Credits: Falling Blooms by Twin Mom Scraps

Dear Rachel,
February 4, 1999. You were too litle to remembe rthis day, but it is a day I will
remember forever, this is the day our lives changed forever. This is the day
that diabetes entered our lives. It had started out a normal day with your 18
month well baby check up, although I suspected we were there for much more than
a check up. We signed in, and went through the process of height and weight and
your nurse, Phyllis looked at me questioningly when she removed your very full wet
diaper. I informed her it had been changed 10 minutes prior, she looked confused
and I then told yes that we needed THAT checked. She knew what I was referring
to and found a nurse with a blood glucose monitor and then Doctor Horton poked
your finger. I will never forget what I saw then, 372 way too high. We were then
told to head to Children’s Hospital of Austin and the pediatric endocrinologist would be
waiting. The next 5 days were a whirlwind of learning and poking and injections.
There have been lots of good, there has been lots of bad in the 12 years
since that day. You have had plenty of days of illness, bad Diabetes Days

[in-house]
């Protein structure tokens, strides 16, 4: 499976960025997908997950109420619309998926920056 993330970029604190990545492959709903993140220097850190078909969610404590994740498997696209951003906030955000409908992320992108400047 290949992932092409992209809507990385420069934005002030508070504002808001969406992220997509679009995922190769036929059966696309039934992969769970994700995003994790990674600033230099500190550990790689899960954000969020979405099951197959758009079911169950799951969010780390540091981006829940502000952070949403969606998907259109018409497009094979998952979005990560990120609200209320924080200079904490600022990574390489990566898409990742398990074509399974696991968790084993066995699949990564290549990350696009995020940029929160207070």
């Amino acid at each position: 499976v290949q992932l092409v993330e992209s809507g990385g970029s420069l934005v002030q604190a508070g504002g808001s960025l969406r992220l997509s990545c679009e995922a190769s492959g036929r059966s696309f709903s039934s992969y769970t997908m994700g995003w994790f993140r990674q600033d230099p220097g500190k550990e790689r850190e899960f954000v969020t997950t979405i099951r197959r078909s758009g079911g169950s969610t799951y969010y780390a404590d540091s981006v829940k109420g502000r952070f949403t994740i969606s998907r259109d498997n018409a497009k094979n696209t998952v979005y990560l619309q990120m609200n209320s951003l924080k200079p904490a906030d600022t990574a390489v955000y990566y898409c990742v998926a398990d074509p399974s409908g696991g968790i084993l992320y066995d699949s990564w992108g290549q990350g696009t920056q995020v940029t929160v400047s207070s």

and some hospital stays. But there have been lots of great things come to
us because of diabetes. We have traveled to California for Diabetes conferences
and visited Disneyland and Universal Studios while we were there. We made a
quilt square (our friend Abigail sewed it for us) which has been displayed all
over the world. We have traveled to Florida for conferences as well and
visited Disney World too. We have met famous people like Gary Hall, Olympic
swimmer and Miss America 1999, Nicole Johnson.We met and had dinner with
the band members of Yellowcard. We have been to Congressional hearings and
met everyday people that live life the same way we do day to with diabetes. We have
met adults who have grown up with diabetes and have become very successful. You
have learned to poke your finger to test your blood, give your self an insulin shot and change
your insulin pump site. You have taught other people, kids and adults, to appreciate
life and to live life for all its worth and not dwell on the things in life for which we
can not control. You have attended diabetes camps and made lifelong friends.
You have participated in Girl Scouts, band, theater and church activities. You have
shown the world around you how to live life what all it’s worth and to do so without
fear. You have been an ambassador for diabetes walks and told a room full
of Dell executives what it is like to be a six year old with diabetes. You have
told Congress people and Senators why we need more research and why we must
have a cure soon. You have lost friends to this horrible disease, yet you stand
strong everyday. BUT most important you have learned that you are a TEENAGER
with diabetes and not a teenager with DIABETES. You have learned to control
the disease and not let the disease control you. Despite the struggles you have
faced, you have grown into a wonderful, loving, happy, carefree young lady.
I am very proud of you and very proud to tell the world that you are my daughter!
Love you always, Mom